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Snack consumption patterns and their associations with risk of incident metabolic syndrome: Tehran lipid and glucose study



Few studies considered the association between snack patterns and metabolic abnormalities. Here we aimed to characterize the major snack patterns among Iranian adults and determine their association with the risk of metabolic syndrome (MetS).


This study was conducted on 1713 MetS-free adults who participated in the third phase of the Tehran Lipid and Glucose Study (TLGS). At baseline, dietary intake of snack was assessed using a validated 168-items food frequency questionnaire, and snack patterns were obtained by principal component analysis (PCA). Adjusted Hazard Ratios (HRs) and 95% confidence intervals (CIs) were calculated for the association of incident MetS with the extracted snack patterns.


PCA identified five major snack patterns, defined as “healthy pattern”, “low-fructose pattern”, “high-trans pattern”, “high-caffeine pattern” and “high-fructose pattern”. Participants in the highest tertile of the “high-caffeine pattern” had lower risk of MetS (HR = 0.80, 95% CI = 0.65–0.99, P for trend = 0.032). Other snack patterns have not shown any significant association with MetS incidence.


Our findings suggest that consuming a snack pattern with high loads of caffeine, defined as High-caffeine pattern” in the present study, could reduce the risk of MetS in healthy adults. Further prospective studies are needed to more fully determine the association between snack patterns and MetS incidence.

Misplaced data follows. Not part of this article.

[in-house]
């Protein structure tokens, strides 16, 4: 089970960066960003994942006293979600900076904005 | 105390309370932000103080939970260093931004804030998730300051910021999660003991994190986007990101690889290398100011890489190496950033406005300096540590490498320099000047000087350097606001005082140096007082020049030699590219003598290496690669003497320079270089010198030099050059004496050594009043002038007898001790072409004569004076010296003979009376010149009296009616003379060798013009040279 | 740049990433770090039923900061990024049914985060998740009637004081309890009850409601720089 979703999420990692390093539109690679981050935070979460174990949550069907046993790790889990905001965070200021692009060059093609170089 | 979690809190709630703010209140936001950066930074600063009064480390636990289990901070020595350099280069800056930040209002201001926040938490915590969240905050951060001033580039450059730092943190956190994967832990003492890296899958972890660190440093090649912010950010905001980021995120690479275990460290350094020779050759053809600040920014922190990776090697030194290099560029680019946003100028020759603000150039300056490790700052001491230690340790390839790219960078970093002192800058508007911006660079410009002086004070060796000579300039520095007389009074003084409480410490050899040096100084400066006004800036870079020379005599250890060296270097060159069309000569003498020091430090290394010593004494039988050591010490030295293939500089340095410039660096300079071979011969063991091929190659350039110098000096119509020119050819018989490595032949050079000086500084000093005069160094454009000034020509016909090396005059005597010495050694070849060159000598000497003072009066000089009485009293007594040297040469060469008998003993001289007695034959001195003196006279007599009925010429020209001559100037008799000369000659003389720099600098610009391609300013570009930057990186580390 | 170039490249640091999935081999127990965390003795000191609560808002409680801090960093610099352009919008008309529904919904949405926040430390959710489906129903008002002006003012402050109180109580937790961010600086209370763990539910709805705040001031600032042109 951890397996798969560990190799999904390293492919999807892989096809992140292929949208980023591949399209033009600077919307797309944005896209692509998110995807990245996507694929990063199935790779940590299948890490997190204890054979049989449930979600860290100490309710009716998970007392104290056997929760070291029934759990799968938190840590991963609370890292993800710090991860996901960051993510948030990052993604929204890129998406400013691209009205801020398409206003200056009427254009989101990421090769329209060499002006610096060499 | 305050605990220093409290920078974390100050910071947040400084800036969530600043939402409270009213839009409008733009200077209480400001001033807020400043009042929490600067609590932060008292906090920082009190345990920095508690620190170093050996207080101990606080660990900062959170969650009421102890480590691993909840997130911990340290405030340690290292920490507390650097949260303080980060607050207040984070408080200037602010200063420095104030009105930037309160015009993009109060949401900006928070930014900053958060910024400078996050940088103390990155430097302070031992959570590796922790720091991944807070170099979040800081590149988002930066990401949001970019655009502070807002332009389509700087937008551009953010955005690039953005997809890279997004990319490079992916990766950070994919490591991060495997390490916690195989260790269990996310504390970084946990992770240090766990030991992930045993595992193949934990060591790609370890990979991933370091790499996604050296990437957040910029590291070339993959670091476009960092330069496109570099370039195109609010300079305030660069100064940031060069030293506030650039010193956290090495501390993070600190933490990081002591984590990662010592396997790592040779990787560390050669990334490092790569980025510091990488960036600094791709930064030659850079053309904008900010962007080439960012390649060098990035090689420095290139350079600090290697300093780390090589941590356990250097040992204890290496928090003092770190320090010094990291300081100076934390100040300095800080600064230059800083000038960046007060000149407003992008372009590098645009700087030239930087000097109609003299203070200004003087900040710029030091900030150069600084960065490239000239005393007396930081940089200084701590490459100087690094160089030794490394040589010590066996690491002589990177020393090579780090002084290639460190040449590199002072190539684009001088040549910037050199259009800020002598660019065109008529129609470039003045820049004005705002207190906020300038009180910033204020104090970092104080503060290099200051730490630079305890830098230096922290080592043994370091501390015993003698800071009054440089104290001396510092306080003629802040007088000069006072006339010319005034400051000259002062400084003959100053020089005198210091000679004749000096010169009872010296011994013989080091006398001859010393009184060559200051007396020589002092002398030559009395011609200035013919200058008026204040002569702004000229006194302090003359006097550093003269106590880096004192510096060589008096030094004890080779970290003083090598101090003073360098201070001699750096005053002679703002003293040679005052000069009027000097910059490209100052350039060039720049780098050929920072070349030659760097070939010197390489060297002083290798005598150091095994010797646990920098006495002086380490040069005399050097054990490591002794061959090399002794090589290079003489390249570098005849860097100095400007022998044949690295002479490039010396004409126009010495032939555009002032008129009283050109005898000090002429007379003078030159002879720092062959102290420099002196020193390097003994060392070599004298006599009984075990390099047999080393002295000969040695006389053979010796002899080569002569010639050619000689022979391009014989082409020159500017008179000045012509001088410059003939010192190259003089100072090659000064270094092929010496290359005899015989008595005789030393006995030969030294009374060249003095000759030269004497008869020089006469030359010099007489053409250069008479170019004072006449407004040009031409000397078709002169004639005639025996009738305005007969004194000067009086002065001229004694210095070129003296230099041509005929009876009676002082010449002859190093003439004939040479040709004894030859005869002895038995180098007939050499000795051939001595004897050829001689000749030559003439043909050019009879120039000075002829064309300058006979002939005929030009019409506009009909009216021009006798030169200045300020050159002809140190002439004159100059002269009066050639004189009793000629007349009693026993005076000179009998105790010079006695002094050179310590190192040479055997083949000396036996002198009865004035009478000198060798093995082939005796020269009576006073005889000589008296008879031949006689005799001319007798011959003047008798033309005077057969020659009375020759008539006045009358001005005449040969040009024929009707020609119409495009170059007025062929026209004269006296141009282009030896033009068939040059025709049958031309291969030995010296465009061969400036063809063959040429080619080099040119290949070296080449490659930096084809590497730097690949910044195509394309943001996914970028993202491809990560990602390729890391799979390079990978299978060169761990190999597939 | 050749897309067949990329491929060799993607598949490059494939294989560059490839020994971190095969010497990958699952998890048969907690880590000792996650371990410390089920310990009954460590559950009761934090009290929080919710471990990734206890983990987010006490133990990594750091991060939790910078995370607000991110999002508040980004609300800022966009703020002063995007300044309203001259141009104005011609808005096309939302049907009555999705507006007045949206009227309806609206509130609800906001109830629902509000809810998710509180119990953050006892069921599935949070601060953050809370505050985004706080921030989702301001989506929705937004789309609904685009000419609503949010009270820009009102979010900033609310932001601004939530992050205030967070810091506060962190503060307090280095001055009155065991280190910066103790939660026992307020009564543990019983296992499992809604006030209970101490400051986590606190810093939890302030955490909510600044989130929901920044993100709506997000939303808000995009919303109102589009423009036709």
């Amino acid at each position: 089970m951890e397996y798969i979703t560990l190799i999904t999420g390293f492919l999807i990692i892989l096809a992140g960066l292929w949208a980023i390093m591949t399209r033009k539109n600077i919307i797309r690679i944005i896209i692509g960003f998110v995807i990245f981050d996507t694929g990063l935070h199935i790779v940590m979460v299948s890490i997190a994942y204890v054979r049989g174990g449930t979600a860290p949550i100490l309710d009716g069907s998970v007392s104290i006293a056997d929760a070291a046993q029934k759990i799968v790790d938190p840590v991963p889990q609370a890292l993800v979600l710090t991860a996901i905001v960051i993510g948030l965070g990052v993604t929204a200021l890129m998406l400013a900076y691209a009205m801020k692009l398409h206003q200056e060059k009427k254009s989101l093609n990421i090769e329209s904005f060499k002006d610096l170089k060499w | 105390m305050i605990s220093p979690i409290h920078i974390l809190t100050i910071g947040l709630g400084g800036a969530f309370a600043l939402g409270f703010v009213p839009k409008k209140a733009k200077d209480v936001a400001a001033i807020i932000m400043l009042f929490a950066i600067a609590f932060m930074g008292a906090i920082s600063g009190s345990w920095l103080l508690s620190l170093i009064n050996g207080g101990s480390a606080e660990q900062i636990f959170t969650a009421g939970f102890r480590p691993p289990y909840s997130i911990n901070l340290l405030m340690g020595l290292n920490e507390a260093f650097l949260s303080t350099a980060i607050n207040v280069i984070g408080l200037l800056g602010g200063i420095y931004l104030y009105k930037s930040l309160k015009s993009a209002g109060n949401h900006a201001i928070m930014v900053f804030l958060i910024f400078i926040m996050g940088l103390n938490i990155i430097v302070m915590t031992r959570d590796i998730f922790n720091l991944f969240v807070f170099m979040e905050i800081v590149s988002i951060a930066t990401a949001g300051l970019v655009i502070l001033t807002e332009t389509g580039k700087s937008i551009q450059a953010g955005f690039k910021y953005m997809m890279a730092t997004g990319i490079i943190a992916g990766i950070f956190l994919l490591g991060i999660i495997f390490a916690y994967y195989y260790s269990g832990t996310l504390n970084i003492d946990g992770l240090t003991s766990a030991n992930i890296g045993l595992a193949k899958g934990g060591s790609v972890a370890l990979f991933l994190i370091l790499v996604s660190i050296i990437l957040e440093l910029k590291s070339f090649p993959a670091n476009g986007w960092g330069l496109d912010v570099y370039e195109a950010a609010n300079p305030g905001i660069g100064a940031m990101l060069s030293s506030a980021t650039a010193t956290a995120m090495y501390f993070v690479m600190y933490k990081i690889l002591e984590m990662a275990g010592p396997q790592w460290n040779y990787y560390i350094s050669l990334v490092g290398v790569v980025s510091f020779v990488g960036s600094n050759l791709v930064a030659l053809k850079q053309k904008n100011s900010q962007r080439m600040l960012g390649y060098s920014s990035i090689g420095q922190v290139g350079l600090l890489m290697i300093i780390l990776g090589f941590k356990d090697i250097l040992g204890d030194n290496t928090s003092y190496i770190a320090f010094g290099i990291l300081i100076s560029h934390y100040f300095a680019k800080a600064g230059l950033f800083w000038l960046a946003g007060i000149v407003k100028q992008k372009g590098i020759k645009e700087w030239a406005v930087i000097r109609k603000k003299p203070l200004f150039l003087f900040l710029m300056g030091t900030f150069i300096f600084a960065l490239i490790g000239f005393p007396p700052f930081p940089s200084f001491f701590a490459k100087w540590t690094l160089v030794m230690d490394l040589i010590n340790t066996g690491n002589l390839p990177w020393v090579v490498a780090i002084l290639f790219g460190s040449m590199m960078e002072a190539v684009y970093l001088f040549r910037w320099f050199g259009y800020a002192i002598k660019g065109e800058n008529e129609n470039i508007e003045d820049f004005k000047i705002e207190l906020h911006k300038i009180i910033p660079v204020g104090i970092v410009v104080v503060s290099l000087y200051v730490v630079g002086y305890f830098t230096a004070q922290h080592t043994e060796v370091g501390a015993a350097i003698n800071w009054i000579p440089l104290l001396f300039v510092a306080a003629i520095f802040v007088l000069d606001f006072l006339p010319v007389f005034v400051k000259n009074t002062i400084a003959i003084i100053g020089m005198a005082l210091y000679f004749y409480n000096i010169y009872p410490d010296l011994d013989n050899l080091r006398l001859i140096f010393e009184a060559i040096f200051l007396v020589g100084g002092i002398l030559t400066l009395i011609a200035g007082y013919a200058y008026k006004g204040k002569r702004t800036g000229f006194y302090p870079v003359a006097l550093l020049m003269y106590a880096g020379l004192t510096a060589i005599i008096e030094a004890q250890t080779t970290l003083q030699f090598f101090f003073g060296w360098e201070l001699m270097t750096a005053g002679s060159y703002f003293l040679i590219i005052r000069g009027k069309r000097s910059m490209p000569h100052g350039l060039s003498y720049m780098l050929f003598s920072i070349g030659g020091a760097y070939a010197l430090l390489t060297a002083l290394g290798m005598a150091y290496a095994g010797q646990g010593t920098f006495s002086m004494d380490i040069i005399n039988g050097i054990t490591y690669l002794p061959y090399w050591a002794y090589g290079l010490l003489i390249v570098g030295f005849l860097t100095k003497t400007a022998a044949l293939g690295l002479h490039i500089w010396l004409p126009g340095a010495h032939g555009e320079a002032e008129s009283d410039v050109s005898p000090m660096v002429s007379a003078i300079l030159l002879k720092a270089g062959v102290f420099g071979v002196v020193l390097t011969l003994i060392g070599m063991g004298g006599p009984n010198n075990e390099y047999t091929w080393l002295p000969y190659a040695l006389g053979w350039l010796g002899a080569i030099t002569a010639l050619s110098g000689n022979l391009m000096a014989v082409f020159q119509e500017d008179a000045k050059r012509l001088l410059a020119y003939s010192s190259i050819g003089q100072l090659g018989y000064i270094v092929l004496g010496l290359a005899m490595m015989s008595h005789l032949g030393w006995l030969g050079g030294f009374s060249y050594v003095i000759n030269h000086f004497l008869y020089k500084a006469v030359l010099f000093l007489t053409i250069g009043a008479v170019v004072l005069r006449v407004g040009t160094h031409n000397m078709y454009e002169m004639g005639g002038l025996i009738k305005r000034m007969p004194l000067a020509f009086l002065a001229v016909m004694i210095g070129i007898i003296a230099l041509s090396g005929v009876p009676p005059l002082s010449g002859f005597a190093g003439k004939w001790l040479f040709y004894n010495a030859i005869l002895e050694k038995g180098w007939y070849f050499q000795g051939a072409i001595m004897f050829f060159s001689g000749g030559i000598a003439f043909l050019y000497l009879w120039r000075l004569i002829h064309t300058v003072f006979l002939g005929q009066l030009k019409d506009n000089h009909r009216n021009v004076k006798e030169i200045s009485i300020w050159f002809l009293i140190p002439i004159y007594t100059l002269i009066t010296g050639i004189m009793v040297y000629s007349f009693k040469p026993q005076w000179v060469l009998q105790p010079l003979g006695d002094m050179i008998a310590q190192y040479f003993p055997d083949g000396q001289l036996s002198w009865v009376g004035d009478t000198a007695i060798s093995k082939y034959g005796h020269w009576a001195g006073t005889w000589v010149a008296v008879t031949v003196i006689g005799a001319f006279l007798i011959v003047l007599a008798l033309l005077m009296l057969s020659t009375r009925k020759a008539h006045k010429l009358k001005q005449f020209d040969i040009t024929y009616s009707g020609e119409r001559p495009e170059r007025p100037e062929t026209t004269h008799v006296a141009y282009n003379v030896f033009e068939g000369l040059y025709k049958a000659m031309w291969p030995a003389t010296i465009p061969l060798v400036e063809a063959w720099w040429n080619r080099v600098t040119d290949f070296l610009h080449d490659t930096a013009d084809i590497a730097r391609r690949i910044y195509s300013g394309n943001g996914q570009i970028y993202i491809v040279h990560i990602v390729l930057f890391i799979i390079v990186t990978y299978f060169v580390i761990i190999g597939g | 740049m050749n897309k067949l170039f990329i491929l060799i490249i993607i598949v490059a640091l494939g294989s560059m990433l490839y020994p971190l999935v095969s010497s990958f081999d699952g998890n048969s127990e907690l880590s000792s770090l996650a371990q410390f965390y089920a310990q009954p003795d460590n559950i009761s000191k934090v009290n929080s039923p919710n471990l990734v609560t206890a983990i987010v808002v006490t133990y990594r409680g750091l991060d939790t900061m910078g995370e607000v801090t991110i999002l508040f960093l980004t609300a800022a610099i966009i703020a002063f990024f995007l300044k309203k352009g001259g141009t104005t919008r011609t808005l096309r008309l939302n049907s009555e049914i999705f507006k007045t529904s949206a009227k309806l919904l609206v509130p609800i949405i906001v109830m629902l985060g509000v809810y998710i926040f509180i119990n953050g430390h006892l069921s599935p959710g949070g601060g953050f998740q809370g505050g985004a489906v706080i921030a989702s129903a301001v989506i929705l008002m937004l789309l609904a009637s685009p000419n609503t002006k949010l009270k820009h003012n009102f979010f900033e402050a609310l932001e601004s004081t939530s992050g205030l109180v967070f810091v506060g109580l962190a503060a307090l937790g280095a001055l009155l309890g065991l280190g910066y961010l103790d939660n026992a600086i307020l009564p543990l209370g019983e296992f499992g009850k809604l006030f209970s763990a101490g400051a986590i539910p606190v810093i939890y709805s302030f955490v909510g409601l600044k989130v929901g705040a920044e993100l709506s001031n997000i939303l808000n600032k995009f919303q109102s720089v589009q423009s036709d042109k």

Metabolic syndrome (MetS) is a complex disorder that represents a combination of cardio-metabolic risk factors, including abdominal obesity, dyslipidemia, impaired glucose homeostasis, and hypertension (HTN) [1]. The risk of death from cardiovascular disease and mortality due to other causes is significantly higher in people with MetS [2]. Among several known risk factors for MetS, dietary factors are major modifiable factors [3]. Snacks, i.e., the foods that are not consumed as part of the main daily meals, are important parameters in the diet that are often overlooked [4]. Today, snack consumption is a common feature of the diet. Previous findings indicated that people around the world receive about 22% of their total daily energy intake from snack [5, 6]. Numerous observational studies and clinical trials investigated the association between individual snacks, as separate exposures, and risk of metabolic disorders; they showed that daily consumption of healthy snack, including fruits, vegetables, nuts, and milk, was associated with a lower risk of MetS, while daily intake of cookies, biscuit and sweetened beverages was related to a higher risk of MetS [7,8,9,10]. However, it should be considered that such studies may have missed the synergistic or additive effects of intake of multiple snacks. Analyzing the patterns of consumed snacks could dissolve the complexities by uncovering inter-relation of snacks. A number of previous studies have investigated snack patterns and their association with metabolic disorders. A prospective cohort study in Spain revealed a positive association between adherence to an ‘unhealthy snacking pattern’ (characterized by the presence of processed meat products, industrial bakery products and other processed foods like French fries, pizza and fruit syrup) and incidence of MetS [11]. The “dairy and sugar pattern” in a study was associated with a higher risk of elevated glycated hemoglobin and insulin resistance [12]. Another study showed an inverse association between “milk desserts pattern” and values of waist circumference (WC) [13]. Also, “fruit-snack after breakfast”, “fruit-lunch”, “vegetable-dinner”, and “dairy-snack after dinner” were associated with lower mortality risks of cardio-vascular disease (CVD), cancer, and all-cause; whereas “starchy-snack after main meals” was associated with greater risk of CVD and all-cause mortalities [14].